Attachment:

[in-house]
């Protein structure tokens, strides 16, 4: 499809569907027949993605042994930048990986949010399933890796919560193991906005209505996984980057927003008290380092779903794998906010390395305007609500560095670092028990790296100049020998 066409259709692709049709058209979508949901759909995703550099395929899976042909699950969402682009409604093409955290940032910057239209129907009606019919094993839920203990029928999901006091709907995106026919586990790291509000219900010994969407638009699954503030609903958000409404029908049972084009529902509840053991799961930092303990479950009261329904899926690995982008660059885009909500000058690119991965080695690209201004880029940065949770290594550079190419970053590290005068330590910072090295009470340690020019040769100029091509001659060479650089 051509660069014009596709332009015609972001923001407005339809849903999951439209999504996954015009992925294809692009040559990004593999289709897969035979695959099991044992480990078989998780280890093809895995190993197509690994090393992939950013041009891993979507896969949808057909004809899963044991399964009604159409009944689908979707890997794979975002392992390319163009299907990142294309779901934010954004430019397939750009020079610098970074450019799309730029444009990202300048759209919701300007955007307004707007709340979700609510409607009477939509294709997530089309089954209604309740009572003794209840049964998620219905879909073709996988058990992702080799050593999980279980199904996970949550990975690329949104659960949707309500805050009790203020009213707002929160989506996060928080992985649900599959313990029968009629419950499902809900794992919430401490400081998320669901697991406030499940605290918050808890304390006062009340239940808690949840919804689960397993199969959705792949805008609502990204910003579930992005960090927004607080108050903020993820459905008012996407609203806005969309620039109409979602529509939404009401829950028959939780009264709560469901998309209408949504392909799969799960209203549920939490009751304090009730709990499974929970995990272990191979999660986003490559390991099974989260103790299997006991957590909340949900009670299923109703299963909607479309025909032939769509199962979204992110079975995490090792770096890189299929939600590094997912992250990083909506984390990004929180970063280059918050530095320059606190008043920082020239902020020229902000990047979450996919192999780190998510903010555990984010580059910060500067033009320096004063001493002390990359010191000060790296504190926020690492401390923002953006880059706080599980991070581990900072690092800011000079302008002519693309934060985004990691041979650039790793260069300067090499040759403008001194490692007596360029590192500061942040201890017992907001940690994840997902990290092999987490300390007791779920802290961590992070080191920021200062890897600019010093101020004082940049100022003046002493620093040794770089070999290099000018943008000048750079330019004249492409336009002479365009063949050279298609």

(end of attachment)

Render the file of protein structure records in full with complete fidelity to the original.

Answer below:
[in-house]
């Protein structure tokens, strides 16, 4: 499809569907027949993605042994930048990986949010399933890796919560193991906005209505996984980057927003008290380092779903794998906010390395305007609500560095670092028990790296100049020998 066409259709692709049709058209979508949901759909995703550099395929899976042909699950969402682009409604093409955290940032910057239209129907009606019919094993839920203990029928999901006091709907995106026919586990790291509000219900010994969407638009699954503030609903958000409404029908049972084009529902509840053991799961930092303990479950009261329904899926690995982008660059885009909500000058690119991965080695690209201004880029940065949770290594550079190419970053590290005068330590910072090295009470340690020019040769100029091509001659060479650089 051509660069014009596709332009015609972001923001407005339809849903999951439209999504996954015009992925294809692009040559990004593999289709897969035979695959099991044992480990078989998780280890093809895995190993197509690994090393992939950013041009891993979507896969949808057909004809899963044991399964009604159409009944689908979707890997794979975002392992390319163009299907990142294309779901934010954004430019397939750009020079610098970074450019799309730029444009990202300048759209919701300007955007307004707007709340979700609510409607009477939509294709997530089309089954209604309740009572003794209840049964998620219905879909073709996988058990992702080799050593999980279980199904996970949550990975690329949104659960949707309500805050009790203020009213707002929160989506996060928080992985649900599959313990029968009629419950499902809900794992919430401490400081998320669901697991406030499940605290918050808890304390006062009340239940808690949840919804689960397993199969959705792949805008609502990204910003579930992005960090927004607080108050903020993820459905008012996407609203806005969309620039109409979602529509939404009401829950028959939780009264709560469901998309209408949504392909799969799960209203549920939490009751304090009730709990499974929970995990272990191979999660986003490559390991099974989260103790299997006991957590909340949900009670299923109703299963909607479309025909032939769509199962979204992110079975995490090792770096890189299929939600590094997912992250990083909506984390990004929180970063280059918050530095320059606190008043920082020239902020020229902000990047979450996919192999780190998510903010555990984010580059910060500067033009320096004063001493002390990359010191000060790296504190926020690492401390923002953006880059706080599980991070581990900072690092800011000079302008002519693309934060985004990691041979650039790793260069300067090499040759403008001194490692007596360029590192500061942040201890017992907001940690994840997902990290092999987490300390007791779920802290961590992070080191920021200062890897600019010093101020004082940049100022003046002493620093040794770089070999290099000018943008000048750079330019004249492409336009002479365009063949050279298609």